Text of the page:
$25m Of Stimulus Money Goes To Rim Projects


With a slew of shovel-ready projects approved, the Rim Country is raking in the grants from the federal stimulus plan, and other state grants to improve highways, update the emergency call system and build a water pipeline.

Payson Mayor Kenny Evans gave an impromptu and informal state of the area address Thursday afternoon announcing the region has secured roughly $25 million in federal stimulus projects while waiting for First District Rep. Ann Kirkpatrick to arrive for a planned speech at The Rim Club.

Evans answered questions from the audience made up mainly of chamber members and small-business owners, most of which centered on the economy.

Evans said the region has secured $25 million in federal stimulus funding, with another $10 million in the works. Secured funding includes $3 million for thinning the forest, $10.5 million to finish repairs on the existing pipeline from the Blue Ridge Reservoir to Washington Park, and $8.6 million for transportation improvements between Pine and Payson.

In the works is a green library in Pine, and changing out septic tanks along area creeks including Tonto and Christopher creeks.

Evans also mentioned the town recently received an $800,000 grant to improve the 911 system at the Payson Police Department.

Chief Don Engler said funding received from the Arizona Department of Administration would update the existing system from analog to digital.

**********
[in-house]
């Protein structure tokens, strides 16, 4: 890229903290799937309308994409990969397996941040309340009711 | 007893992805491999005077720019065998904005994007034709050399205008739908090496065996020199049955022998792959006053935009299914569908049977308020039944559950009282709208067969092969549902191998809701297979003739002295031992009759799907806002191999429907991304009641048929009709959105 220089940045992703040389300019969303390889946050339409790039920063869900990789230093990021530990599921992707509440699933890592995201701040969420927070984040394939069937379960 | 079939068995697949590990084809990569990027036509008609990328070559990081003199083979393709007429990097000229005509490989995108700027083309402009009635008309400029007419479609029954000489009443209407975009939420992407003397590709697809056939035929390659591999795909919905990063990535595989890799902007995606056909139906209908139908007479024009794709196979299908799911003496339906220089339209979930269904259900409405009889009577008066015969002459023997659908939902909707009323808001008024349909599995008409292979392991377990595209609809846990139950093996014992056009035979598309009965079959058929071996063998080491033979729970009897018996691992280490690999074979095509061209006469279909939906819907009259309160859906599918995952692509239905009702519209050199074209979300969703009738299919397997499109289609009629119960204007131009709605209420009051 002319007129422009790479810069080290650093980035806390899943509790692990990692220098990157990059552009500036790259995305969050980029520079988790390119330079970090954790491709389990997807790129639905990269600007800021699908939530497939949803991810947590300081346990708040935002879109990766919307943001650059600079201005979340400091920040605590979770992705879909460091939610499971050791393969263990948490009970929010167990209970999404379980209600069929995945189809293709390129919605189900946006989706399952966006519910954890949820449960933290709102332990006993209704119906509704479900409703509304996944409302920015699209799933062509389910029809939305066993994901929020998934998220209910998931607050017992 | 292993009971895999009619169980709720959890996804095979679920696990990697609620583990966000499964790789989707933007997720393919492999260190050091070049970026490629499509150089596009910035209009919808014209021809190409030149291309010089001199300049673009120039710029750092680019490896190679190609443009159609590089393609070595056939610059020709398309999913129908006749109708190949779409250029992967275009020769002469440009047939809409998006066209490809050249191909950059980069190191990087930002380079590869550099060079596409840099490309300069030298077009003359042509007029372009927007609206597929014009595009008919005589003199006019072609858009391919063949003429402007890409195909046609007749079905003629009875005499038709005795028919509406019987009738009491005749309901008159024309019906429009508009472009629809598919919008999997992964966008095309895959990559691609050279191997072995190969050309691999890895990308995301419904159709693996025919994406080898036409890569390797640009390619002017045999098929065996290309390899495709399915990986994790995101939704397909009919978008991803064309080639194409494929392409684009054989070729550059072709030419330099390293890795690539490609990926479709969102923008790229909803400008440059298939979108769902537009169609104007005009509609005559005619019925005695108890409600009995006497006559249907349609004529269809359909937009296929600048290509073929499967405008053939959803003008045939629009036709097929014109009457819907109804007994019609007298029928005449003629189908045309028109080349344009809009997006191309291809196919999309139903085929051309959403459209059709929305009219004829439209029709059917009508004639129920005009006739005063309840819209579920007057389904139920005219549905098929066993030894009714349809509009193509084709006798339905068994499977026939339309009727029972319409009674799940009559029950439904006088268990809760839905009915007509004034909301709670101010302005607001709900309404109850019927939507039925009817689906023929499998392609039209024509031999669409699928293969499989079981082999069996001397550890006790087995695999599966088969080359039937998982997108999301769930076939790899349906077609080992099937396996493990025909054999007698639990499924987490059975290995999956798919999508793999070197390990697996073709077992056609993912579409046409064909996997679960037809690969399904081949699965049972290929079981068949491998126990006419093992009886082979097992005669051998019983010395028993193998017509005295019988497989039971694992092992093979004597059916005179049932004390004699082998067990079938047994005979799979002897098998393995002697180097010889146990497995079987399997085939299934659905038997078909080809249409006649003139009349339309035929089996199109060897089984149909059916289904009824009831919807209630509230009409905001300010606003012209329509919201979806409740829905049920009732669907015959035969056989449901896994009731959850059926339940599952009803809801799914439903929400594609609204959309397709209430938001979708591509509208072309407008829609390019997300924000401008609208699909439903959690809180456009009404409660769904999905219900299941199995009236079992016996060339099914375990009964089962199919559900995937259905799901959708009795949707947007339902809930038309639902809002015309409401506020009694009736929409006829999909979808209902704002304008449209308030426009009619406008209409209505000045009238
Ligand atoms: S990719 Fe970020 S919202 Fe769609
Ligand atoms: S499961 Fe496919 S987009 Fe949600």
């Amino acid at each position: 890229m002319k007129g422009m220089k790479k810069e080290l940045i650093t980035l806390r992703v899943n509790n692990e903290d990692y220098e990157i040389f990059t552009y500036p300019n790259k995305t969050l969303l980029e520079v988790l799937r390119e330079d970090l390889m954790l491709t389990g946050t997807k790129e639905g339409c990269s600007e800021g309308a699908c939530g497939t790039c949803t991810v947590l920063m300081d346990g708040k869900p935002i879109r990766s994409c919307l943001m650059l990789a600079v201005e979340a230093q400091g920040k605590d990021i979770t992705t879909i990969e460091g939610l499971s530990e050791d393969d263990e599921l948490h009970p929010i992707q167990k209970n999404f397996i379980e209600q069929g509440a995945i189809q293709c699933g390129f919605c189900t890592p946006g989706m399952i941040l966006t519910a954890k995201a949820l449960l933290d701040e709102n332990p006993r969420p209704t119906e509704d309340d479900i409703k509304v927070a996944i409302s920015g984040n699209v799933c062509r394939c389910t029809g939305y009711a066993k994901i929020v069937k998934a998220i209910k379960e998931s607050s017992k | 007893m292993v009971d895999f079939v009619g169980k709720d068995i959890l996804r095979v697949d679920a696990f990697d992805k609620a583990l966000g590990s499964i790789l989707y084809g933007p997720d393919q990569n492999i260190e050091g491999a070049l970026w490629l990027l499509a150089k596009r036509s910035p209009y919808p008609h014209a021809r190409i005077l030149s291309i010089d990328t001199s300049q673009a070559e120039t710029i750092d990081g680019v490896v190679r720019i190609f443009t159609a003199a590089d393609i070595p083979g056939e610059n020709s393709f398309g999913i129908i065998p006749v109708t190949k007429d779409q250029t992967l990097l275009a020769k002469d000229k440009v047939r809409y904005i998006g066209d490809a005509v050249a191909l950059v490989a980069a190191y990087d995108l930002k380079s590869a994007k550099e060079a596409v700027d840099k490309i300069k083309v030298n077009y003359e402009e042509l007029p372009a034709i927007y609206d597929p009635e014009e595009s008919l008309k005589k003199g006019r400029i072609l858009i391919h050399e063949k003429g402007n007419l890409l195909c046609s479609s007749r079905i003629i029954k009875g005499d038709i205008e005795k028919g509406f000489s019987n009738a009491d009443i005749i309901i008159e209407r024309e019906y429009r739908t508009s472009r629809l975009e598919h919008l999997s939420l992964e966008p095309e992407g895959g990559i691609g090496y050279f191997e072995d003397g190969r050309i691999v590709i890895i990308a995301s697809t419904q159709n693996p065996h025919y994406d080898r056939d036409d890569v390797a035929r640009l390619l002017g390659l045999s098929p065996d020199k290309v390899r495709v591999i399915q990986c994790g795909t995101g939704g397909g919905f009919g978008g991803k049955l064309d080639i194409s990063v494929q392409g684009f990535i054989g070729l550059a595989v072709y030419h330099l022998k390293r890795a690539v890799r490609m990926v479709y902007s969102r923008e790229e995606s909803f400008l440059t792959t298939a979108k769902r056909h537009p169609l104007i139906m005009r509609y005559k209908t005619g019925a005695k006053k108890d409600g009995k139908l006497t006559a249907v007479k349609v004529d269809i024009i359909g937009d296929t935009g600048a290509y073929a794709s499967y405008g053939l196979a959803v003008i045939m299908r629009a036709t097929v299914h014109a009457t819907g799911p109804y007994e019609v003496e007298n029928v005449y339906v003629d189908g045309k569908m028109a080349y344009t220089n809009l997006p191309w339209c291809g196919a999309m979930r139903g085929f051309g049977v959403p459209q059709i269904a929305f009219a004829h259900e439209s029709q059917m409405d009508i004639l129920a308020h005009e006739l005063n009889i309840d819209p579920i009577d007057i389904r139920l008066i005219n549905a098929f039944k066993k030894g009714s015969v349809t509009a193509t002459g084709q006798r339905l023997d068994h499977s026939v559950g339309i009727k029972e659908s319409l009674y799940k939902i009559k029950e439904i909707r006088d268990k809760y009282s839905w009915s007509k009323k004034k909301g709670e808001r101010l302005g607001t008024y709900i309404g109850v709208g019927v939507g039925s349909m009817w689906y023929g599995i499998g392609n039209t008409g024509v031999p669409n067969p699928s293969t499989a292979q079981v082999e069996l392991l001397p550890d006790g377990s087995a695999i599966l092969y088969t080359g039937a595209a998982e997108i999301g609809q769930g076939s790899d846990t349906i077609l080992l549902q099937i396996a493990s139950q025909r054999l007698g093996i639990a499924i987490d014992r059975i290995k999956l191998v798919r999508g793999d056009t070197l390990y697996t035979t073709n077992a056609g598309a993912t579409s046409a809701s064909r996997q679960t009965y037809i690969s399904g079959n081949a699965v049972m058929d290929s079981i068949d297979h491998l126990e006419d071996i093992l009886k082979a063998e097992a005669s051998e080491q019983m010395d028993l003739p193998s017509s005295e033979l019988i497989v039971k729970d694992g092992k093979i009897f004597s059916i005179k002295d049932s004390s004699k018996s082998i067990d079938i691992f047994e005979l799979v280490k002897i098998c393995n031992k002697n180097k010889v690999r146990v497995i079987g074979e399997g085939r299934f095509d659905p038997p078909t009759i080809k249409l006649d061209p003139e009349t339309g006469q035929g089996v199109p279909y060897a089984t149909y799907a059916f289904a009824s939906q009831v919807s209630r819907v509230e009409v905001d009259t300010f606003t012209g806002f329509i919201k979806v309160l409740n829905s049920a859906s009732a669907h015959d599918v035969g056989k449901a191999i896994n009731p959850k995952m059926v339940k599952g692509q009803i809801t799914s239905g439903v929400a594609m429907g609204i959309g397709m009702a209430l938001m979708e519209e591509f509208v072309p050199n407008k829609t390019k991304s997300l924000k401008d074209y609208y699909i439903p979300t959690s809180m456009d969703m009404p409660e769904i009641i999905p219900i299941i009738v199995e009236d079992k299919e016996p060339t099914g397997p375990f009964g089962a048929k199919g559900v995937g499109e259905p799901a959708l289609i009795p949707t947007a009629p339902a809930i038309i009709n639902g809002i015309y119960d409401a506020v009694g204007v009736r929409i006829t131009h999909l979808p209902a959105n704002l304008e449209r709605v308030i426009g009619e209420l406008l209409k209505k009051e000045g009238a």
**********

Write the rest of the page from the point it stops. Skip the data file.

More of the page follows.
The current system, which has been in place for 15 years and is used throughout the state, cannot handle text or video messages, which have become standard features on most cell phones.

“This will develop a fully functional system that recognizes calls anytime, anywhere from any device,” Engler said. “It is an IT based network that is a more robust 911 that can handle voice, text and video.”

Payson was selected as the first rural agency to receive the system statewide.

“The communication division is really excited about it,” Engler said.

“We were picked as a model agency so other rural agencies will likely come look at it.”

Engler said the $820,000 system should be up and running by the end of the year.

“This is a really exciting time for us,” he said. The police department serves as the initial response center for all 911 calls in the area. Calls for the sheriff’s office or DPS are transferred through the communications office.

Besides the plethora of new projects, Evans said increased foot traffic in the area could signal a turnaround in the economy.

“One of the tell-tell signs of a pickup is foot traffic,” Evans said, “and we are getting more foot traffic.”

Evans continued to answer more audience questions until Kirkpatrick arrived some 45 minutes late after her vehicle was stuck behind an accident that closed Highway 87.


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